It’s been suggested (but not confirmed) by HE reader Pete Apruzzese that the 1.85 fascists may have their way with a possibly forthcoming Bluray of Alfred Hitchcock‘s Dial M For Murder. I’ve seen this talky 1953 drama, which was originally shot in 3D, countless times on broadcast TV, VHS, DVD and theatrically, and each and every time at 1.33 or 1.37. But Warner Home Video may — I say “may” — have chosen to present its forthcoming Bluray at 1.78 in order to conform to 16 x 9 screens.

Apruzzese has tirelessly and tediously pointed out that in 1953 the studios, terrified by the threat of television, decreed that all standard Academy ratio films shot in 1.33 would henceforth would be shot or framed so that they would look presentable at 1.85, and that 1.85 would henceforth be the going thing because it looks wider than television and blah, blah. That’s true as far as it goes but

The exceptions to 1.85 croppings in the mid ’50s to mid ’60s — 1.66 presentations, I mean, as well as perfectly pleasing 1.33 or 1.37 renderings on VHS and DVD — are too numerous to even mention in condensed form, but the fact is that the decision to present films of this era in either 1.78 or 1.85 aspect ratios is simply an accomodation (some would say a capitulation) to the fact that high-def screens are 16 x 9 and that 1.78 or 1.85 films fully occupy these screens, and that 1.33 or 1.37 do not. The primitives out there want every inch of their flatscreen TVs utilized, and the home video companies, terrified of their shrinking market share, are complying.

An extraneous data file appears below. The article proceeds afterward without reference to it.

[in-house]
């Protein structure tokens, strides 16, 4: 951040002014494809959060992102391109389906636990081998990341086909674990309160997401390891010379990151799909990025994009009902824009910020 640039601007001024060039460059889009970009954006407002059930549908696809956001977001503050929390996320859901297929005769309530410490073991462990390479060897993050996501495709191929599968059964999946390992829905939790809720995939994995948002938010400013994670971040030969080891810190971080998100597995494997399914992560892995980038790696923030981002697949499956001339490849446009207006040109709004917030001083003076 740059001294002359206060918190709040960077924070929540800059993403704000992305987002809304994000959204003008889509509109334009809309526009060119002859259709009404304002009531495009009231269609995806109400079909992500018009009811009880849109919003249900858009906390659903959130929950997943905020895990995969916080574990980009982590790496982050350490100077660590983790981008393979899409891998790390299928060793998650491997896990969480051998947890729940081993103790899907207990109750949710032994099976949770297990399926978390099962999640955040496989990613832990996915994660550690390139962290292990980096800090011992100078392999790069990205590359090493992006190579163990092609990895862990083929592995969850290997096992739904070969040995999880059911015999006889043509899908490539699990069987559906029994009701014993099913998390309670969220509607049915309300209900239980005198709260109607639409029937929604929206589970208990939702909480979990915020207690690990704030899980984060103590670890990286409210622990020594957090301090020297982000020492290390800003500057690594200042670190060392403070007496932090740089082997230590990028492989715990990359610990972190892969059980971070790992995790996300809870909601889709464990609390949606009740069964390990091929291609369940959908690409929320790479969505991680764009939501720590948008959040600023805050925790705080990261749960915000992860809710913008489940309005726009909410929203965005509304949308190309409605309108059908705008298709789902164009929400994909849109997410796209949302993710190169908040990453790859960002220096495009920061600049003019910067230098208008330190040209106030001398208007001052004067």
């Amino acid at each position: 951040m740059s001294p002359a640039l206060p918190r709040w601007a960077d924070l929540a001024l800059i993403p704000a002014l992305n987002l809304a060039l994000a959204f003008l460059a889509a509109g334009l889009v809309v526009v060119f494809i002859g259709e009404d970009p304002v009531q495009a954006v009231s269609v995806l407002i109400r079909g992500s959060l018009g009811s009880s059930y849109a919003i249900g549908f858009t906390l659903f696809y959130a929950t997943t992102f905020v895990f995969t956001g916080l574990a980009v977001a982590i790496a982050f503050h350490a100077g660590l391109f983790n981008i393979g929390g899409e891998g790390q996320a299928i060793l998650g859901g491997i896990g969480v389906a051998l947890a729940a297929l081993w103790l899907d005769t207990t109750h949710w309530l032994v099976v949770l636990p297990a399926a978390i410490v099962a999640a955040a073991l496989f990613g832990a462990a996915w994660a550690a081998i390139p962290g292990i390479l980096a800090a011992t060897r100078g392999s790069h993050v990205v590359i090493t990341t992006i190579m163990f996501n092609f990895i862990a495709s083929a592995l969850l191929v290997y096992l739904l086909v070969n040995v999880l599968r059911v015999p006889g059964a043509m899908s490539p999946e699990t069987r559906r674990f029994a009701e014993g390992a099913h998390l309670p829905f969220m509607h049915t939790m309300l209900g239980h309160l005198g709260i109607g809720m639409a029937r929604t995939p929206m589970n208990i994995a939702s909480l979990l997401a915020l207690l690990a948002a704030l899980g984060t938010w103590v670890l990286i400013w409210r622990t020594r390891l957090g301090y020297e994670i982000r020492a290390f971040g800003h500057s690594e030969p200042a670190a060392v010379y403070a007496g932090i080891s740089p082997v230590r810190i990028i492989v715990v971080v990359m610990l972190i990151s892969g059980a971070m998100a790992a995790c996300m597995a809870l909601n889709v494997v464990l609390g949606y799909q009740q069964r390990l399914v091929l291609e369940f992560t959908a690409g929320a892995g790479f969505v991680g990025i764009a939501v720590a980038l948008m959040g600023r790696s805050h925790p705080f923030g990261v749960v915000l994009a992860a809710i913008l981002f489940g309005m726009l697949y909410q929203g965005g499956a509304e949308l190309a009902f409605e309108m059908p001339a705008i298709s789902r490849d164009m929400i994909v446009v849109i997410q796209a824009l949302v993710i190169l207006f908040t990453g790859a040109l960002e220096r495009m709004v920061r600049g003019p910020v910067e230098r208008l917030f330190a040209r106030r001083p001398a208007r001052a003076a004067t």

DVD Beaver‘s Gary W. Tooze reported six years ago that a British PAL Hitchcock box set, assembled by Warner Home Video, contained a 1.85 or 1.78 version of Dial M For Murder. “Many Hitchcock films were composed for both framings and projected theatrically in the US at 1.85:1,” Tooze notes. “As suspected this PAL edition is indeed cropped from 1.33 to 1.85:1, although it has slightly more horizontal information than the R1 transfer. Strange decision to transfer in opposition to the Region 1 [version]!”

A few hours ago I explained to Apruzzese that Dial M for Murder 3D “has always been shown at 1.33. If it’s going to be presented in a 1.78 a.r. on Bluray, it’s because the 1.85 and 1.78 fascist gang has muscled the home video community into thinking this way. Congrats on mauling another 1.33 film for no good reason other than arrogance.”

[For whatever idiotic technical reason, the jump page on this story refuses to appear when the story has been posted in full. So I’m breaking it into two chunks — part 2 in the next post.]